Alfie McDermott, Ardfinnan, who died recently.
When news filtered through of the death of Alfie McDermott on Monday 27th March there was a sense of great sadness throughout Ardfinnan and the surrounding parishes.
Born in October 1932, Alfie grew up In Ardfinnan where he went to school and from an early age showed a keen interest in sport.
Although there were few school games played in the 1930s and 1940s, Alfie lined out whenever there was a game and was a member of the panel that won the Dr. Naughton Cup in 1945. The final was played before the Senior Football Tipperaryman's Cup Final in Clonmel, where Ardfinnan defeated Fethard. The victorious school team travelled to the game in the back of Dan Bray's lorry.
In 1949 Alfie was one of a number of Ardfinnan players who played in the South Minor Football final for Cahir Slashers against Arravale Rovers, with the match ending in a draw. He also lined out in the replay.
In the 1950s Alfie gained employment in the local Ardfinnan Woollen Mills, which would influence his life, as he worked with people who lived for football. One of these people was Johnny Cummins, who had retired from playing and had taken on the role of managing the Ardfinnan team who had not enjoyed any success since 1939.
By 1954 Alfie had graduated onto the Ardfinnan Senior team who were beaten in the first round of the championship and he also played for the club's junior team under the name St. Finnan's.
Alfie, as captain, led the club to the county junior title in 1954, a championship that concluded in 1955. This was the prelude to future success. When the club won its first South Senior title in 1961 Alfie was wearing the number four jersey and so began a golden era for the club, as the South and County senior titles of 1962,'63 and '64 were won with Alfie an ever-present at corner back. His last appearance in a county final was in 1968 where he played in goal in the defeat to Kilsheelan.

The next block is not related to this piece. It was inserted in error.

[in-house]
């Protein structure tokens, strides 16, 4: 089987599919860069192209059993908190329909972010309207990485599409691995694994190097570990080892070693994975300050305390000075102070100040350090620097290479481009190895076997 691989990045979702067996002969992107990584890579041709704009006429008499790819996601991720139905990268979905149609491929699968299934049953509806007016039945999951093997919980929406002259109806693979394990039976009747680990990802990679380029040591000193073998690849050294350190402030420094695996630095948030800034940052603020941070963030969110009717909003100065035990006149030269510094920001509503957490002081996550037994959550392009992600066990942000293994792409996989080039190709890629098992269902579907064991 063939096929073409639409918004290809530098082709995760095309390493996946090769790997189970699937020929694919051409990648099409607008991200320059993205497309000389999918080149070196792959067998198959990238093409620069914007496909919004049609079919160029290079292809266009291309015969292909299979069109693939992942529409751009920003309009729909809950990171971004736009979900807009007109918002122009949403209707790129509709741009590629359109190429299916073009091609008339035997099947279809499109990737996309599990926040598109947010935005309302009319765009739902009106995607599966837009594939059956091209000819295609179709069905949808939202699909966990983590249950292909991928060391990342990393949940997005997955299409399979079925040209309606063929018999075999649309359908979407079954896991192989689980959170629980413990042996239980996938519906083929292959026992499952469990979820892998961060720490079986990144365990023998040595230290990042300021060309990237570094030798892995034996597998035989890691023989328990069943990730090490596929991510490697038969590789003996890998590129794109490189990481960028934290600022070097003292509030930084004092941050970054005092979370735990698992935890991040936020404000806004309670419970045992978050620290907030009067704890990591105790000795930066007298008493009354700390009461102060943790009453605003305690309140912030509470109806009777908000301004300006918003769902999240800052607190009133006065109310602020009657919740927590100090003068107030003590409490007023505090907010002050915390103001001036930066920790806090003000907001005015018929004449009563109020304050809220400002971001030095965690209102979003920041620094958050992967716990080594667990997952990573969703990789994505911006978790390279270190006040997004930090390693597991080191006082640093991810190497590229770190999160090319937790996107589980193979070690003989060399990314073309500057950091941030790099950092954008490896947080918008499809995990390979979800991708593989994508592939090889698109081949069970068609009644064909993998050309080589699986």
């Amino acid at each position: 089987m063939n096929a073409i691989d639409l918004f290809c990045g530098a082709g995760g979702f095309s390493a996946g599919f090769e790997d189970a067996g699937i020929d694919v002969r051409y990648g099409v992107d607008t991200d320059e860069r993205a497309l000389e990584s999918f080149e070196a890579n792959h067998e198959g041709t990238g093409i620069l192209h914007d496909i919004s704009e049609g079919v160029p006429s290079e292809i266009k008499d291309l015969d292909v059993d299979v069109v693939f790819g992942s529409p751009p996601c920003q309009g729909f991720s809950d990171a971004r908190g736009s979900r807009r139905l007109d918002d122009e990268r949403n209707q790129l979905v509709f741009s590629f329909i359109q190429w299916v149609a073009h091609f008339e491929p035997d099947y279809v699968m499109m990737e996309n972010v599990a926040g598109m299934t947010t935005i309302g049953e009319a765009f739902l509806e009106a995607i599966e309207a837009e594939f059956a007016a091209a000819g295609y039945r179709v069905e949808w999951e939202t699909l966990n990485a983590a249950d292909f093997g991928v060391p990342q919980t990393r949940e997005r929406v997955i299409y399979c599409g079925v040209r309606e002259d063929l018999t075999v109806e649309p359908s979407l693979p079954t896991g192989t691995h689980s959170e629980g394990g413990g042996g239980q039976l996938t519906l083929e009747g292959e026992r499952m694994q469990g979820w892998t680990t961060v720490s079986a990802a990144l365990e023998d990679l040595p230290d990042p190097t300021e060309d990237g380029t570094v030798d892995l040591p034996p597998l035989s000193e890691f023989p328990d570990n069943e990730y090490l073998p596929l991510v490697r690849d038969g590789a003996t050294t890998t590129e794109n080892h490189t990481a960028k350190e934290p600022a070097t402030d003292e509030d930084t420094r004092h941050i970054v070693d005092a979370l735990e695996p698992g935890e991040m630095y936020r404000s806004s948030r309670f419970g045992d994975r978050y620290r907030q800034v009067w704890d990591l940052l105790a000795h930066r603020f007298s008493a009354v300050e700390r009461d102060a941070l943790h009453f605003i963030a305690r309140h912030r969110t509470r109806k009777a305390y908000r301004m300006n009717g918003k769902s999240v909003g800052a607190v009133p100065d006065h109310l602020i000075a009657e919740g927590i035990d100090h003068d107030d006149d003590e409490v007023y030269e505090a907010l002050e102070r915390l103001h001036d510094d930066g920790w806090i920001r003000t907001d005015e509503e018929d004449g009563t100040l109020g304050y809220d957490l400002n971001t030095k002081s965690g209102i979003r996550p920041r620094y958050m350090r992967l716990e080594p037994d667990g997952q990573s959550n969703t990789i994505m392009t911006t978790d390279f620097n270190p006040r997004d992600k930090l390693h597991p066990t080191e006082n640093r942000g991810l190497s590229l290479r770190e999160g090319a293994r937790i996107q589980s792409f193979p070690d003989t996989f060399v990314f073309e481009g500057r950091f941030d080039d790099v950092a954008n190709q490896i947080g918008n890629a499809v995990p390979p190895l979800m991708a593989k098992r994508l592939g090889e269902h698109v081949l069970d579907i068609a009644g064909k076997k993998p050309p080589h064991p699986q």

He continued to play for the club until 1971. It is also noteworthy that he played for Tipperary Junior Footballers from 1961-1963. For a brief period in the 1970s Alfie was a senior selector.
Whenever you met Alfie the conversation would inevitably go back in time to his playing career and he always credited Johnny Cummins, his close friend and mentor, with his and Ardfinnan's success during that period.
Mind you, listening to Alfie he would not need any GPA or CPA to fight his corner both on or off the field, and he took great pride when he was referred to as "The King".
During those years Alfie loved his game of cards (which was a great pastime) and he played in a few local games but never missed the Tuesday night game at Christy Murphy's, which often went on until the early hours.
His other big passion was greyhound racing and he would regularly attend the meetings in Clonmel with some of his playing colleagues and other regulars.
He was also a keen horse racing follower and always travelled to meetings with his former opponent on the GAA field but lifelong friend Theo English. It is fair to say Alfie and Theo went to every venue in the country and enjoyed their regular visits to the racecourses.
In the early 80s Alfie went to live in Dublin, where he formed a lifelong friendship with May Brown living out in Dundrum. While living there he was a regular at dances in Barry's Hotel, where everyone knew him.
During that time Alfie would make regular trips to Ardfinnan and always called to his next door neighbours and close friends the O'Dwyer Family.
His next port of call was Luke and Nonie Hally and his last call would be to Tommy and Ina Myles, the local butcher where he would also get his meat supply. He would also travel down home for club socials.
He returned to live in Ardfinnan around 2007 and would be seen regularly out walking with his friend Alfie Browne. When you encountered these lads on their walk they would be only too willing to take a break and chat . Every Saturday night Alfie attended Mass in Ardfinnan.
Alfie became the first former player to repose at the Ardfinnan GAA Club room in the village, which in itself was a fitting tribute to an Ardfinnan football legend whose memory will live on.
Ar dheis Dé go raibh a anam.